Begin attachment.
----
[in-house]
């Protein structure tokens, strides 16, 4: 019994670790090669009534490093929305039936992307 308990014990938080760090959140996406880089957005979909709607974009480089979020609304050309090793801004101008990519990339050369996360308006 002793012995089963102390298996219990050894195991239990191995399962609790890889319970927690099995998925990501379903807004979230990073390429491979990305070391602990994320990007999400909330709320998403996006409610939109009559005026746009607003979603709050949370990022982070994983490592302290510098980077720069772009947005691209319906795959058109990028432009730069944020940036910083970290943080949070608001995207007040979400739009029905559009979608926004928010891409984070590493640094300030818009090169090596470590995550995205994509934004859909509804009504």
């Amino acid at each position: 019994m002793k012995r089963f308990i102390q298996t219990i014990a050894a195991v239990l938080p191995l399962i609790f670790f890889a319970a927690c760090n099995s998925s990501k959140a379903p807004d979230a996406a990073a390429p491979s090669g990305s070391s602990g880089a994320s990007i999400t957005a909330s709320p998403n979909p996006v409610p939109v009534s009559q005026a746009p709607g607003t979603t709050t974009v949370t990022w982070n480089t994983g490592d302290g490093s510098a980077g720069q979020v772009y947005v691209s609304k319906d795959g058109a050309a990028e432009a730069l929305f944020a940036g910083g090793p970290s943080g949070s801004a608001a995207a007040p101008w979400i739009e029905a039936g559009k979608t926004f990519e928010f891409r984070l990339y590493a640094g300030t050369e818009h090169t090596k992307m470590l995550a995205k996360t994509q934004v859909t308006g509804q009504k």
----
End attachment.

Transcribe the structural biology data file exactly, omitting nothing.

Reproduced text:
[in-house]
């Protein structure tokens, strides 16, 4: 019994670790090669009534490093929305039936992307 308990014990938080760090959140996406880089957005979909709607974009480089979020609304050309090793801004101008990519990339050369996360308006 002793012995089963102390298996219990050894195991239990191995399962609790890889319970927690099995998925990501379903807004979230990073390429491979990305070391602990994320990007999400909330709320998403996006409610939109009559005026746009607003979603709050949370990022982070994983490592302290510098980077720069772009947005691209319906795959058109990028432009730069944020940036910083970290943080949070608001995207007040979400739009029905559009979608926004928010891409984070590493640094300030818009090169090596470590995550995205994509934004859909509804009504």
């Amino acid at each position: 019994m002793k012995r089963f308990i102390q298996t219990i014990a050894a195991v239990l938080p191995l399962i609790f670790f890889a319970a927690c760090n099995s998925s990501k959140a379903p807004d979230a996406a990073a390429p491979s090669g990305s070391s602990g880089a994320s990007i999400t957005a909330s709320p998403n979909p996006v409610p939109v009534s009559q005026a746009p709607g607003t979603t709050t974009v949370t990022w982070n480089t994983g490592d302290g490093s510098a980077g720069q979020v772009y947005v691209s609304k319906d795959g058109a050309a990028e432009a730069l929305f944020a940036g910083g090793p970290s943080g949070s801004a608001a995207a007040p101008w979400i739009e029905a039936g559009k979608t926004f990519e928010f891409r984070l990339y590493a640094g300030t050369e818009h090169t090596k992307m470590l995550a995205k996360t994509q934004v859909t308006g509804q009504k």